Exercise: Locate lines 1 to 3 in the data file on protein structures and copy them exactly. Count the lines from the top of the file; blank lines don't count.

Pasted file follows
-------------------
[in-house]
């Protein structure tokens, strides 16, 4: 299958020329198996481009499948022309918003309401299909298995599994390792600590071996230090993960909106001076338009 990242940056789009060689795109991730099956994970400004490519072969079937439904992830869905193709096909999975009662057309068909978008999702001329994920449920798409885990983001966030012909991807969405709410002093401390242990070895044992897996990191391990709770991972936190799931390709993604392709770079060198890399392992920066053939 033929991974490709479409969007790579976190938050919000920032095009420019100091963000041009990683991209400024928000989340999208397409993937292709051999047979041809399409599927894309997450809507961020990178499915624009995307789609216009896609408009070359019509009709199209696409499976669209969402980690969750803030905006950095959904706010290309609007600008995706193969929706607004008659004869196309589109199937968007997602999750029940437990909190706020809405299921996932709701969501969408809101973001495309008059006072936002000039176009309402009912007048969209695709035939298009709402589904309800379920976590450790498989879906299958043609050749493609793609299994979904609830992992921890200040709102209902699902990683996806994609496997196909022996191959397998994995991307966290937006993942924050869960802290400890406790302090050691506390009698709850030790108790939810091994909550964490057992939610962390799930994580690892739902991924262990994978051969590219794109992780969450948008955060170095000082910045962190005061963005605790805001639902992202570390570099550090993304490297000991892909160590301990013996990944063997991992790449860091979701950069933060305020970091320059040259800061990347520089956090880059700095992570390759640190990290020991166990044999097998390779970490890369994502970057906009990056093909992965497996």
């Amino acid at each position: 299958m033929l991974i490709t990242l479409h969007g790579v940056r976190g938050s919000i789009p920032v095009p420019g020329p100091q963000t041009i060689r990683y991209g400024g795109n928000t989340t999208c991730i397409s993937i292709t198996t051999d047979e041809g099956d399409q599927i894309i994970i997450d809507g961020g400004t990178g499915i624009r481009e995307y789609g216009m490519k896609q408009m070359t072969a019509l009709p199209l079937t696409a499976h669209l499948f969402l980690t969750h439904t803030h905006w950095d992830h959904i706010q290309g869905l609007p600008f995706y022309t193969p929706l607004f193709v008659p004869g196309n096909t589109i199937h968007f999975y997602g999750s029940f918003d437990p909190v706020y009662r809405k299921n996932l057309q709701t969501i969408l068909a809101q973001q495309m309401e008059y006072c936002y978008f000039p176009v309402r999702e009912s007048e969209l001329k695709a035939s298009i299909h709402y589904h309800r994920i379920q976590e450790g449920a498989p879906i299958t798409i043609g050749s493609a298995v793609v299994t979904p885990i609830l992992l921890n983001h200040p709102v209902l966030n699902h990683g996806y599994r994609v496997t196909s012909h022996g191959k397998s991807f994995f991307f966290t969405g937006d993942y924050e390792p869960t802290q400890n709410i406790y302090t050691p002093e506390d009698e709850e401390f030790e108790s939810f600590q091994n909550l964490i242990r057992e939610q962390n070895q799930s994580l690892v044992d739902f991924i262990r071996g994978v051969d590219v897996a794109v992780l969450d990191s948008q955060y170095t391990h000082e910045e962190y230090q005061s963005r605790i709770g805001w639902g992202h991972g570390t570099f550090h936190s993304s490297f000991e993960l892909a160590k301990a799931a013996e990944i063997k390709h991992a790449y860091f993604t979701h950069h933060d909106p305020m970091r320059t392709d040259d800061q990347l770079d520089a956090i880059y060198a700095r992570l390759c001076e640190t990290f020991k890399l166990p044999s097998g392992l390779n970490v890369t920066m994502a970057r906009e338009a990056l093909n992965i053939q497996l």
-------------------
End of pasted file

[in-house]
């Protein structure tokens, strides 16, 4: 299958020329198996481009499948022309918003309401299909298995599994390792600590071996230090993960909106001076338009 990242940056789009060689795109991730099956994970400004490519072969079937439904992830869905193709096909999975009662057309068909978008999702001329994920449920798409885990983001966030012909991807969405709410002093401390242990070895044992897996990191391990709770991972936190799931390709993604392709770079060198890399392992920066053939 033929991974490709479409969007790579976190938050919000920032095009420019100091963000041009990683991209400024928000989340999208397409993937292709051999047979041809399409599927894309997450809507961020990178499915624009995307789609216009896609408009070359019509009709199209696409499976669209969402980690969750803030905006950095959904706010290309609007600008995706193969929706607004008659004869196309589109199937968007997602999750029940437990909190706020809405299921996932709701969501969408809101973001495309008059006072936002000039176009309402009912007048969209695709035939298009709402589904309800379920976590450790498989879906299958043609050749493609793609299994979904609830992992921890200040709102209902699902990683996806994609496997196909022996191959397998994995991307966290937006993942924050869960802290400890406790302090050691506390009698709850030790108790939810091994909550964490057992939610962390799930994580690892739902991924262990994978051969590219794109992780969450948008955060170095000082910045962190005061963005605790805001639902992202570390570099550090993304490297000991892909160590301990013996990944063997991992790449860091979701950069933060305020970091320059040259800061990347520089956090880059700095992570390759640190990290020991166990044999097998390779970490890369994502970057906009990056093909992965497996």
């Amino acid at each position: 299958m033929l991974i490709t990242l479409h969007g790579v940056r976190g938050s919000i789009p920032v095009p420019g020329p100091q963000t041009i060689r990683y991209g400024g795109n928000t989340t999208c991730i397409s993937i292709t198996t051999d047979e041809g099956d399409q599927i894309i994970i997450d809507g961020g400004t990178g499915i624009r481009e995307y789609g216009m490519k896609q408009m070359t072969a019509l009709p199209l079937t696409a499976h669209l499948f969402l980690t969750h439904t803030h905006w950095d992830h959904i706010q290309g869905l609007p600008f995706y022309t193969p929706l607004f193709v008659p004869g196309n096909t589109i199937h968007f999975y997602g999750s029940f918003d437990p909190v706020y009662r809405k299921n996932l057309q709701t969501i969408l068909a809101q973001q495309m309401e008059y006072c936002y978008f000039p176009v309402r999702e009912s007048e969209l001329k695709a035939s298009i299909h709402y589904h309800r994920i379920q976590e450790g449920a498989p879906i299958t798409i043609g050749s493609a298995v793609v299994t979904p885990i609830l992992l921890n983001h200040p709102v209902l966030n699902h990683g996806y599994r994609v496997t196909s012909h022996g191959k397998s991807f994995f991307f966290t969405g937006d993942y924050e390792p869960t802290q400890n709410i406790y302090t050691p002093e506390d009698e709850e401390f030790e108790s939810f600590q091994n909550l964490i242990r057992e939610q962390n070895q799930s994580l690892v044992d739902f991924i262990r071996g994978v051969d590219v897996a794109v992780l969450d990191s948008q955060y170095t391990h000082e910045e962190y230090q005061s963005r605790i709770g805001w639902g992202h991972g570390t570099f550090h936190s993304s490297f000991e993960l892909a160590k301990a799931a013996e990944i063997k390709h991992a790449y860091f993604t979701h950069h933060d909106p305020m970091r320059t392709d040259d800061q990347l770079d520089a956090i880059y060198a700095r992570l390759c001076e640190t990290f020991k890399l166990p044999s097998g392992l390779n970490v890369t920066m994502a970057r906009e338009a990056l093909n992965i053939q497996l």